Energy Price Guarantee – what happens next?

The Energy Price Guarantee has just been extended at the same level for 3 more precious months; but what is it, how does it differ from the Energy Price Cap and what happens next?

The Energy Price Guarantee (EPG) is a short-term scheme which helps domestic consumers deal with the shocking increases in wholesale gas prices that have led to much higher bills.

It was introduced last Autumn in response to concerns about effects of a proposed 80% increase in energy prices. The then Prime Minister Liz Truss announced that the EPG would run for 2 years from October 1st, guaranteeing that the average or typical household energy bill annually would be no more than £2500 during that period.

Under the scheme, the Government sets maximum prices for gas and electricity and compensates energy suppliers for providing these at below cost prices.

Following her administration’s collapse, the new government revised the scheme on cost grounds, keeping the £2,500 limit for the first 6 months (October 2022 to April 2023) followed by an increase to £3,000 until April 1st 2024. It applies to all households in England, Scotland and Wales, with the same level of support in Northern Ireland.

No maximum energy bill

The Chancellor has just revised this again, extending the £2,500 ceiling until July 1st. It means that consumers will pay less for their energy than they would under the Energy Price Cap.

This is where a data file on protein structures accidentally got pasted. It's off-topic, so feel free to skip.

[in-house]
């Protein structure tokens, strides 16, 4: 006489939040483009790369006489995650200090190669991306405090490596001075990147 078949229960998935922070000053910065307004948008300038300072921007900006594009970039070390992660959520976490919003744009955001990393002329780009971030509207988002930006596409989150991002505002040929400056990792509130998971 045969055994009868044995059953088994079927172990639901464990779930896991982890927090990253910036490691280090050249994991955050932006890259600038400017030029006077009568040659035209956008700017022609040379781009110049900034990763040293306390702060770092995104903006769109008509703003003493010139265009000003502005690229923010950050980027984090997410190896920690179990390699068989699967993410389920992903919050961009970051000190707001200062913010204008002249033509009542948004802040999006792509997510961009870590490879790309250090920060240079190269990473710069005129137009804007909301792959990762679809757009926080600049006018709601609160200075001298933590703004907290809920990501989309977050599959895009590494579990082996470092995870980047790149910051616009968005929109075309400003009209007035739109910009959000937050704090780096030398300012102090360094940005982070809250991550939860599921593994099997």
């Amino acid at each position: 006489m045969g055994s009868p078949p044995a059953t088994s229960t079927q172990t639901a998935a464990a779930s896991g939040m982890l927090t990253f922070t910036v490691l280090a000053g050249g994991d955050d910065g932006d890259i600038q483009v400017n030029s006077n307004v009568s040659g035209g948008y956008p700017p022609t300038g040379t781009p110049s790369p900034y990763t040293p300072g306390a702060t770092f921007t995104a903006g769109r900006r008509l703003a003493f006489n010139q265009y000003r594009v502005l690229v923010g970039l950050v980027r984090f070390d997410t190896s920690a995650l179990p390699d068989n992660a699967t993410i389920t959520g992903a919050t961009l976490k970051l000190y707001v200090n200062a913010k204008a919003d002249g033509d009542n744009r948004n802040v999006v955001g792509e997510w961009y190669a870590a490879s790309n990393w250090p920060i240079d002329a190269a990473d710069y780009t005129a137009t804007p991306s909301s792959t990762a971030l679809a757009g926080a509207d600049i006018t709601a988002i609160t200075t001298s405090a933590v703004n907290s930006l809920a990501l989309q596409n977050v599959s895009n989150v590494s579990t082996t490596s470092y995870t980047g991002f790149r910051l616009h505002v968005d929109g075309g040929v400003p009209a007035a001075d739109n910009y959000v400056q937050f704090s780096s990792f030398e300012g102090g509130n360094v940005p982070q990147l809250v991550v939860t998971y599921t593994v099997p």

This does not mean that there is a maximum limit on an energy bill – every unit consumed is paid for in some way. The guarantee is simply that if a bill exceeds the annual limit, then the compensation for providers kicks in and the consumer temporarily pays less.

Not surprisingly, many people are a bit confused by the figures and how they relate exactly to individual energy bills. When it’s reported that that the EPG is going up to £3,000 for a typical household, it’s an average and gives a general idea of how high or low energy bills are getting but may not exactly represent a specific energy bill.

It’s the annual bill that dual fuel gas and electricity customers with typical consumption levels would face if prices remained constant across a year. Households which use more energy will pay more, those which use less will pay less.


What’s the Energy Price Cap?

The Energy Price Cap was introduced by energy regulator Ofgem on January 1st 2019 to protect consumers from volatile and sharply increasing wholesale prices that might push more people into fuel poverty. It aims to protect over 11 million household energy customers, ensuring they pay a fair price for energy.

It sits alongside the EPG and is likely to be in place for a much longer time. It’s revised every 3 months and sets a maximum price that energy suppliers can charge consumers for each kilowatt hour (kWh) of energy they use but the level of every energy bill depends on how much energy is consumed.

The price cap doesn’t apply to those on a fixed-term energy tariff as well as some green and special time of use deals.

The cap had been due to rise on October 1 by 80% to £4,279, affecting 24 million people – hence the government decision to launch the EPG scheme.

The price cap limits the amount a supplier can charge on a default tariff. It includes:

  • The standing charge (a fixed daily amount, regardless of how much energy is used).
  • The price for each unit of electricity and gas (measured in pence per kilowatt hours, or p/kWh).

The price cap is calculated using these values:

Energy UseExample- home type and number of residentsTypical annual gas use (kWh)Typical annual electricity use (kWh)
LowFlat or 1-bedroom house; 1-2 people8,0001,800
Medium2-3 bedroom house; 2-3 people12,0002,900
High4+ bedroom home; 4-5 people17,0004,300
Energy UseExample- home type and number of residentsTypical annual gas use (kWh)Typical annual electricity use (kWh)
LowFlat or 1-bedroom house; 1-2 people8,0001,800